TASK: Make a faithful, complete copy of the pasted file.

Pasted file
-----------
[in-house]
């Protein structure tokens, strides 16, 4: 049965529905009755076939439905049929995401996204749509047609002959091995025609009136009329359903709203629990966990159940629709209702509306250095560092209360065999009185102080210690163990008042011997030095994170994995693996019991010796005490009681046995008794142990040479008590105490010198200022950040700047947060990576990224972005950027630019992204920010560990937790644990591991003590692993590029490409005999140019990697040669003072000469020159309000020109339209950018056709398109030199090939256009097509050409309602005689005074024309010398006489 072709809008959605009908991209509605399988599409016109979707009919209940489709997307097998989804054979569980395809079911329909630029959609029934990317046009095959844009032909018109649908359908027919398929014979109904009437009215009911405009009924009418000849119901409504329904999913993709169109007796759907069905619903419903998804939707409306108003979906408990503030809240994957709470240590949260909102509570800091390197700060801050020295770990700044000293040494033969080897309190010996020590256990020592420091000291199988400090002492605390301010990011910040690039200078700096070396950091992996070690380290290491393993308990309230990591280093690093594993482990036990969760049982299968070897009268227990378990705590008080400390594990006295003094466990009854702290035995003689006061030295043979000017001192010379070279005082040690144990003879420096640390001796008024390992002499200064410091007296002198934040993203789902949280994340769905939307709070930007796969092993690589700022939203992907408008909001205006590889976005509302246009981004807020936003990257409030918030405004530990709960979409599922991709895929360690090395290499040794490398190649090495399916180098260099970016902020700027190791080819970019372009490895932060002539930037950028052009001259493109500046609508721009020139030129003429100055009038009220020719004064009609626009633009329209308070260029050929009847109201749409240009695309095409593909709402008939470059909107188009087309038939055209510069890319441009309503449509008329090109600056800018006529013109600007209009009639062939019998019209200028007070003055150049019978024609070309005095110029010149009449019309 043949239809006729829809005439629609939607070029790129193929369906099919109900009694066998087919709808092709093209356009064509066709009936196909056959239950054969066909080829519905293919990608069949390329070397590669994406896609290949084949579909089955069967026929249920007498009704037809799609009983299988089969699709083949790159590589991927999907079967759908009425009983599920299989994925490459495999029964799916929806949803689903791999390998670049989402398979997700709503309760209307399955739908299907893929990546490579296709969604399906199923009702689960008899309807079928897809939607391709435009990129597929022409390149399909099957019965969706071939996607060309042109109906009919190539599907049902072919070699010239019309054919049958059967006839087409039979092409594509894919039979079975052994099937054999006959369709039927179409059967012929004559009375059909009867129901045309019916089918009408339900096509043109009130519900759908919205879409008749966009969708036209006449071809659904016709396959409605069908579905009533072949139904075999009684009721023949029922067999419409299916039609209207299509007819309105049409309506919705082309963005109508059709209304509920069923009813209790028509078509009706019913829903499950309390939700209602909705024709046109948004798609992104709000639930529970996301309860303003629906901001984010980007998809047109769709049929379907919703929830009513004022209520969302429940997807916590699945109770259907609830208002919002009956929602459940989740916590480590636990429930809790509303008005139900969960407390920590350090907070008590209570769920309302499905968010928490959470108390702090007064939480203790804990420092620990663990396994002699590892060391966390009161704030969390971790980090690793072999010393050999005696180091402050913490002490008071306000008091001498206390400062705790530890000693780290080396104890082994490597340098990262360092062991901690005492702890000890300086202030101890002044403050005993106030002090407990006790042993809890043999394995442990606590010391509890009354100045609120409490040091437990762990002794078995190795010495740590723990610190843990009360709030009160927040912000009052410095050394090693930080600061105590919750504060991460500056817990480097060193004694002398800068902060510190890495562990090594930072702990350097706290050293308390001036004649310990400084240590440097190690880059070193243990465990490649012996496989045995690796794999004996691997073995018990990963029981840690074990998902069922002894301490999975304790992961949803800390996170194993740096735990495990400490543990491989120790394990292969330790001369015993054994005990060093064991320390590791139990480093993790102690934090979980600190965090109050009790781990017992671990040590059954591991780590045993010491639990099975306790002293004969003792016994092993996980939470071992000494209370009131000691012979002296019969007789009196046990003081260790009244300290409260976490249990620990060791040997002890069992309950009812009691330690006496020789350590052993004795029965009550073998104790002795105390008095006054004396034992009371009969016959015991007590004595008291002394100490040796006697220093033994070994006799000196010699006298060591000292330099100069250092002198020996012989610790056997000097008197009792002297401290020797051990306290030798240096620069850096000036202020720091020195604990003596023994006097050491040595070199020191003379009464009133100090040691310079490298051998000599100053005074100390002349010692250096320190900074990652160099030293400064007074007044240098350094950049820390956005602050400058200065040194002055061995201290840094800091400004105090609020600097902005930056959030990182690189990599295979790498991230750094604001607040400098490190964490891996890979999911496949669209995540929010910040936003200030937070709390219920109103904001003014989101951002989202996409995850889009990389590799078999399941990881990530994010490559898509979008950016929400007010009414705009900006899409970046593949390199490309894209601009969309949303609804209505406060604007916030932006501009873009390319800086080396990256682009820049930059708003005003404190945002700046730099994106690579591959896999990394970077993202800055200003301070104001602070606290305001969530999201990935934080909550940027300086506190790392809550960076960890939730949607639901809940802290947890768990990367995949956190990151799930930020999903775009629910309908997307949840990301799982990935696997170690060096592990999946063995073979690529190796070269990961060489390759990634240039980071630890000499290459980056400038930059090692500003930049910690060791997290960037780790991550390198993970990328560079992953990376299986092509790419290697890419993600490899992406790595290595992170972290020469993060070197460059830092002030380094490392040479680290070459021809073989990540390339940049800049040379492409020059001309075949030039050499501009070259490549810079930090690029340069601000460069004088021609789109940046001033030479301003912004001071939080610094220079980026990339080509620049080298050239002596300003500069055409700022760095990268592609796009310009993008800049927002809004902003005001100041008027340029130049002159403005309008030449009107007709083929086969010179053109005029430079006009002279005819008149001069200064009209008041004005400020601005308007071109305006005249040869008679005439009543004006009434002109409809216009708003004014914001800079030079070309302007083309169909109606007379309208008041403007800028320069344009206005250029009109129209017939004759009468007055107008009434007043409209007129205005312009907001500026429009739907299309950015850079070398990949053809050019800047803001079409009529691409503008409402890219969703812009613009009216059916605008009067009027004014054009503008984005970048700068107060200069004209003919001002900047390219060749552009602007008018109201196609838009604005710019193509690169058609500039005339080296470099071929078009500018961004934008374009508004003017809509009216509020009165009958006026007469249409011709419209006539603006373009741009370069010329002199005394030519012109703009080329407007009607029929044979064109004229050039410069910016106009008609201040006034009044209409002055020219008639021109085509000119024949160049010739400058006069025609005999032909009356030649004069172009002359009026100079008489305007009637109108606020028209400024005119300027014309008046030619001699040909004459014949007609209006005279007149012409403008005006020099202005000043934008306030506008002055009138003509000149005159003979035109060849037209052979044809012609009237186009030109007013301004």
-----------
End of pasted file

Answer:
[in-house]
């Protein structure tokens, strides 16, 4: 049965529905009755076939439905049929995401996204749509047609002959091995025609009136009329359903709203629990966990159940629709209702509306250095560092209360065999009185102080210690163990008042011997030095994170994995693996019991010796005490009681046995008794142990040479008590105490010198200022950040700047947060990576990224972005950027630019992204920010560990937790644990591991003590692993590029490409005999140019990697040669003072000469020159309000020109339209950018056709398109030199090939256009097509050409309602005689005074024309010398006489 072709809008959605009908991209509605399988599409016109979707009919209940489709997307097998989804054979569980395809079911329909630029959609029934990317046009095959844009032909018109649908359908027919398929014979109904009437009215009911405009009924009418000849119901409504329904999913993709169109007796759907069905619903419903998804939707409306108003979906408990503030809240994957709470240590949260909102509570800091390197700060801050020295770990700044000293040494033969080897309190010996020590256990020592420091000291199988400090002492605390301010990011910040690039200078700096070396950091992996070690380290290491393993308990309230990591280093690093594993482990036990969760049982299968070897009268227990378990705590008080400390594990006295003094466990009854702290035995003689006061030295043979000017001192010379070279005082040690144990003879420096640390001796008024390992002499200064410091007296002198934040993203789902949280994340769905939307709070930007796969092993690589700022939203992907408008909001205006590889976005509302246009981004807020936003990257409030918030405004530990709960979409599922991709895929360690090395290499040794490398190649090495399916180098260099970016902020700027190791080819970019372009490895932060002539930037950028052009001259493109500046609508721009020139030129003429100055009038009220020719004064009609626009633009329209308070260029050929009847109201749409240009695309095409593909709402008939470059909107188009087309038939055209510069890319441009309503449509008329090109600056800018006529013109600007209009009639062939019998019209200028007070003055150049019978024609070309005095110029010149009449019309 043949239809006729829809005439629609939607070029790129193929369906099919109900009694066998087919709808092709093209356009064509066709009936196909056959239950054969066909080829519905293919990608069949390329070397590669994406896609290949084949579909089955069967026929249920007498009704037809799609009983299988089969699709083949790159590589991927999907079967759908009425009983599920299989994925490459495999029964799916929806949803689903791999390998670049989402398979997700709503309760209307399955739908299907893929990546490579296709969604399906199923009702689960008899309807079928897809939607391709435009990129597929022409390149399909099957019965969706071939996607060309042109109906009919190539599907049902072919070699010239019309054919049958059967006839087409039979092409594509894919039979079975052994099937054999006959369709039927179409059967012929004559009375059909009867129901045309019916089918009408339900096509043109009130519900759908919205879409008749966009969708036209006449071809659904016709396959409605069908579905009533072949139904075999009684009721023949029922067999419409299916039609209207299509007819309105049409309506919705082309963005109508059709209304509920069923009813209790028509078509009706019913829903499950309390939700209602909705024709046109948004798609992104709000639930529970996301309860303003629906901001984010980007998809047109769709049929379907919703929830009513004022209520969302429940997807916590699945109770259907609830208002919002009956929602459940989740916590480590636990429930809790509303008005139900969960407390920590350090907070008590209570769920309302499905968010928490959470108390702090007064939480203790804990420092620990663990396994002699590892060391966390009161704030969390971790980090690793072999010393050999005696180091402050913490002490008071306000008091001498206390400062705790530890000693780290080396104890082994490597340098990262360092062991901690005492702890000890300086202030101890002044403050005993106030002090407990006790042993809890043999394995442990606590010391509890009354100045609120409490040091437990762990002794078995190795010495740590723990610190843990009360709030009160927040912000009052410095050394090693930080600061105590919750504060991460500056817990480097060193004694002398800068902060510190890495562990090594930072702990350097706290050293308390001036004649310990400084240590440097190690880059070193243990465990490649012996496989045995690796794999004996691997073995018990990963029981840690074990998902069922002894301490999975304790992961949803800390996170194993740096735990495990400490543990491989120790394990292969330790001369015993054994005990060093064991320390590791139990480093993790102690934090979980600190965090109050009790781990017992671990040590059954591991780590045993010491639990099975306790002293004969003792016994092993996980939470071992000494209370009131000691012979002296019969007789009196046990003081260790009244300290409260976490249990620990060791040997002890069992309950009812009691330690006496020789350590052993004795029965009550073998104790002795105390008095006054004396034992009371009969016959015991007590004595008291002394100490040796006697220093033994070994006799000196010699006298060591000292330099100069250092002198020996012989610790056997000097008197009792002297401290020797051990306290030798240096620069850096000036202020720091020195604990003596023994006097050491040595070199020191003379009464009133100090040691310079490298051998000599100053005074100390002349010692250096320190900074990652160099030293400064007074007044240098350094950049820390956005602050400058200065040194002055061995201290840094800091400004105090609020600097902005930056959030990182690189990599295979790498991230750094604001607040400098490190964490891996890979999911496949669209995540929010910040936003200030937070709390219920109103904001003014989101951002989202996409995850889009990389590799078999399941990881990530994010490559898509979008950016929400007010009414705009900006899409970046593949390199490309894209601009969309949303609804209505406060604007916030932006501009873009390319800086080396990256682009820049930059708003005003404190945002700046730099994106690579591959896999990394970077993202800055200003301070104001602070606290305001969530999201990935934080909550940027300086506190790392809550960076960890939730949607639901809940802290947890768990990367995949956190990151799930930020999903775009629910309908997307949840990301799982990935696997170690060096592990999946063995073979690529190796070269990961060489390759990634240039980071630890000499290459980056400038930059090692500003930049910690060791997290960037780790991550390198993970990328560079992953990376299986092509790419290697890419993600490899992406790595290595992170972290020469993060070197460059830092002030380094490392040479680290070459021809073989990540390339940049800049040379492409020059001309075949030039050499501009070259490549810079930090690029340069601000460069004088021609789109940046001033030479301003912004001071939080610094220079980026990339080509620049080298050239002596300003500069055409700022760095990268592609796009310009993008800049927002809004902003005001100041008027340029130049002159403005309008030449009107007709083929086969010179053109005029430079006009002279005819008149001069200064009209008041004005400020601005308007071109305006005249040869008679005439009543004006009434002109409809216009708003004014914001800079030079070309302007083309169909109606007379309208008041403007800028320069344009206005250029009109129209017939004759009468007055107008009434007043409209007129205005312009907001500026429009739907299309950015850079070398990949053809050019800047803001079409009529691409503008409402890219969703812009613009009216059916605008009067009027004014054009503008984005970048700068107060200069004209003919001002900047390219060749552009602007008018109201196609838009604005710019193509690169058609500039005339080296470099071929078009500018961004934008374009508004003017809509009216509020009165009958006026007469249409011709419209006539603006373009741009370069010329002199005394030519012109703009080329407007009607029929044979064109004229050039410069910016106009008609201040006034009044209409002055020219008639021109085509000119024949160049010739400058006069025609005999032909009356030649004069172009002359009026100079008489305007009637109108606020028209400024005119300027014309008046030619001699040909004459014949007609209006005279007149012409403008005006020099202005000043934008306030506008002055009138003509000149005159003979035109060849037209052979044809012609009237186009030109007013301004």